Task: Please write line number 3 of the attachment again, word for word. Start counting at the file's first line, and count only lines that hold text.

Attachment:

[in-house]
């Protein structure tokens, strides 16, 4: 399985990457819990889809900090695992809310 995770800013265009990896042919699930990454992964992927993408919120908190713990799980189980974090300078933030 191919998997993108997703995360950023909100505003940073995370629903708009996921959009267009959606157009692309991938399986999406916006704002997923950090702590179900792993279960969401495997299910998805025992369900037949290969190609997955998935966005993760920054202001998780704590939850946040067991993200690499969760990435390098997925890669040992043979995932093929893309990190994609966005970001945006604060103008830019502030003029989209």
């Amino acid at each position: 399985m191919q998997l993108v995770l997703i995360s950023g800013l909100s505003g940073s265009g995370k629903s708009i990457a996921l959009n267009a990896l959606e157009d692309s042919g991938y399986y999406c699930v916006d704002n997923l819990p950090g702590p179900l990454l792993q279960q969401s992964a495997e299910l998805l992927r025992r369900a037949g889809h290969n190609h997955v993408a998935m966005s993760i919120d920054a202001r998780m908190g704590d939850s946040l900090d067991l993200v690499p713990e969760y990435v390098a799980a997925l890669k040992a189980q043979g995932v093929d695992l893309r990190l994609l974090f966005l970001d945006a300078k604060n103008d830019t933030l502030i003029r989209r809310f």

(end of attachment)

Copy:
């Amino acid at each position: 399985m191919q998997l993108v995770l997703i995360s950023g800013l909100s505003g940073s265009g995370k629903s708009i990457a996921l959009n267009a990896l959606e157009d692309s042919g991938y399986y999406c699930v916006d704002n997923l819990p950090g702590p179900l990454l792993q279960q969401s992964a495997e299910l998805l992927r025992r369900a037949g889809h290969n190609h997955v993408a998935m966005s993760i919120d920054a202001r998780m908190g704590d939850s946040l900090d067991l993200v690499p713990e969760y990435v390098a799980a997925l890669k040992a189980q043979g995932v093929d695992l893309r990190l994609l974090f966005l970001d945006a300078k604060n103008d830019t933030l502030i003029r989209r809310f």